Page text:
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Hawaiian caucus facing setback

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By Gordon Y.K. Pang
Advertiser Staff Writer

State legislators in the Native Hawaiian Caucus may face an uphill battle persuading a majority of the House and Senate to agree to a moratorium barring the sale of ceded lands, bucking an appeal before the U.S. Supreme Court brought by Gov. Linda Lingle and Attorney General Mark Bennett.

While the Hawaiian caucus has made the plan its priority, the moratorium is not among the stated priorities of either the House or Senate majority caucuses, and Senate President Colleen Hanabusa said the Senate majority is instead introducing a compromise plan.

Rep. Mele Carroll, D-13th (E. Maui, Moloka'i, Lana'i), said caucus members voted 17-1 to support a moratorium.

Such an action would be used as ammunition against the Lingle administration's argument to overturn the Hawai'i Supreme Court's decision barring the sale or transfer of ceded lands until Native Hawaiian claims to those lands are resolved.

The U.S. Supreme Court is scheduled to hear arguments on Feb. 25.


Caucus members, cognizant that neither Senate nor House leadership have voiced support for a moratorium, urged Native Hawaiian leaders in attendance at a press conference yesterday to lobby hard to ensure its passage.

"Our work is not over yet," said Carroll, who also chairs the House Hawaiian Affairs Committee.

Bennett, in arguing that the Hawai'i court's decision should be overturned, has argued that the unsettled claims cloud the state's title and therefore negatively affects the state's bond rating.

Caucus members addressed both points yesterday.

"The Hawai'i Supreme Court never held that the Apology (Resolution) clouded the state's title," Carroll said. Instead, she said, "the court did say ... that the issue of Native Hawaiian title to the ceded lands would be addressed through the political process."

Carroll pointed out that the state has committed to reconciliation with Native Hawaiians in its support of creating a process for Native Hawaiian federal recognition through the Akaka bill, and that the state has had a voluntary moratorium in the meantime.

Sen. Clayton Hee, D-23rd (Kane'ohe, Kahuku), said the administration's claims that the state's bond rating is affected by the Apology Resolution's call for a settlement are untrue.

Hee pointed to a press release issued by the governor's office in December referencing the state's high bond ratings with three major rating companies.

"It is crystal clear that the so-called cloud on ceded lands has nothing to do with the bond rating," he said.

Because the governor has stated that the administration has no immediate intent to sell ceded lands, a moratorium should not impact the state outside of the lawsuit, Hee said.

Hee said the caucus hopes to influence the U.S. Supreme Court by pitting two branches of government — the Hawai'i Judiciary and the Legislature — against the third, the Lingle administration.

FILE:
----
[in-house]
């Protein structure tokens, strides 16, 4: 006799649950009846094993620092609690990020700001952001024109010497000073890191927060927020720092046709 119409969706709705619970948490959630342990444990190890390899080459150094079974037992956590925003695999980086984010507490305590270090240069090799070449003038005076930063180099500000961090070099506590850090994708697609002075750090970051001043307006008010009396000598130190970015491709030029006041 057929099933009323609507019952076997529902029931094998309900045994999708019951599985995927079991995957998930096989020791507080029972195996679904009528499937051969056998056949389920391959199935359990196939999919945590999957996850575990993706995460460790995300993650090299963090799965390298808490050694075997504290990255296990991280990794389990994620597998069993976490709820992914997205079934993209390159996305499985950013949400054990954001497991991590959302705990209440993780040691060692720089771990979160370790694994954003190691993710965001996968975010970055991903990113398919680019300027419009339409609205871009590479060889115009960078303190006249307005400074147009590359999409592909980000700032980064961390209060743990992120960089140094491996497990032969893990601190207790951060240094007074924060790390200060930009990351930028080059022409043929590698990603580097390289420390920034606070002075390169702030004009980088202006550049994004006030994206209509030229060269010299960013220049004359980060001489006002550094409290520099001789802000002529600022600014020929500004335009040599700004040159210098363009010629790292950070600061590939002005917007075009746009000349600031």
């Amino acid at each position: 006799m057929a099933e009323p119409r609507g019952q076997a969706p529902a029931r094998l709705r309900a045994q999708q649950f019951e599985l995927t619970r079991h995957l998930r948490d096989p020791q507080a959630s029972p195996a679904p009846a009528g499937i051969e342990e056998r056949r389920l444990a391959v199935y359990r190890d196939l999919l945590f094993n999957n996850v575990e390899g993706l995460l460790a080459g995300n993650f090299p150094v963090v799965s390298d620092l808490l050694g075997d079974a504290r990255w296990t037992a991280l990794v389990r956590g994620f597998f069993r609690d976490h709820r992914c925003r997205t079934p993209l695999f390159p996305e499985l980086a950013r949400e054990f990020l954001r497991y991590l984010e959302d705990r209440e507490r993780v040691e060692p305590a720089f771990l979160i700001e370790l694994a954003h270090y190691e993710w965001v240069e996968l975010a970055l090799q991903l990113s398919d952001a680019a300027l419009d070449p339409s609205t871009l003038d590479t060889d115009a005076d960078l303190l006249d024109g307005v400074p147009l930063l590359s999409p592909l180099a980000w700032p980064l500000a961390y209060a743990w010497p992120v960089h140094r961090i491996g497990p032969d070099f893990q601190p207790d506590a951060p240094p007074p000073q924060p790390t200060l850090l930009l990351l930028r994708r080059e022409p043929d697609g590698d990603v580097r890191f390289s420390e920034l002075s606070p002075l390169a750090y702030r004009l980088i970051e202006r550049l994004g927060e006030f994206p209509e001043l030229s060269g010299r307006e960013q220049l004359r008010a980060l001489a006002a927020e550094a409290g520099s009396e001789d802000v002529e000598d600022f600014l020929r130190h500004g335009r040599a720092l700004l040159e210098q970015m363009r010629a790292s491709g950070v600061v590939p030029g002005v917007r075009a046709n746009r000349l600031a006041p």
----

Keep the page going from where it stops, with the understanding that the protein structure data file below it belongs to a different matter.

OHA leaders had offered up a proposed moratorium bill of their own but Hee said the caucus went with its own version because it is "less direct" although "philosophically it is very similar."

While the Hawai'i Supreme Court decision states no sale or transfer of ceded lands should take place until Native Hawaiian claims are resolved, the caucus bill does not mention any qualifiers that would end a moratorium.

Lingle could not be reached to comment on either of the plans yesterday. But on several occasions in recent days, she has stated that lawmakers seeking to pass legislation for a moratorium validates the state's position that it has jurisdiction over state lands.

Hanabusa said the Senate majority caucus is preparing a bill that would require both houses of the Legislature to approve any sale or transfer of ceded lands by a two-thirds majority vote.

A majority of Democratic senators believe such a proposal would be preferable to an outright moratorium.

"Many had a concern whether a complete moratorium would tie the government's hands," Hanabusa said. "Though there's no one really advocating the sale of the lands, there is a sense that in order for government to function, government must have that alternative."

Hanabusa said she wants the two-thirds approval bill to be fast-tracked through the Legislature so that the governor can consider stopping the appeal before the Supreme Court hearing date. But doing so would require the assistance of the House leadership, she said.

House Speaker Calvin Say, in response to an online question while appearing in The Advertiser's weekly Hot Seat chat, said the House majority has not yet taken a position on the moratorium.

"Personally I would take a go slow approach because it has significant ramifications," Say said. "We don't want any negative, unintended consequences if we act too hastily."

Representatives from an array of Native Hawaiian organizations were at yesterday's press conference to support the moratorium.

Last weekend, several thousand marched and held a rally in Waikiki in opposition to the administration's appeal.

Reach Gordon Y.K. Pang at gpang@honoluluadvertiser.com.

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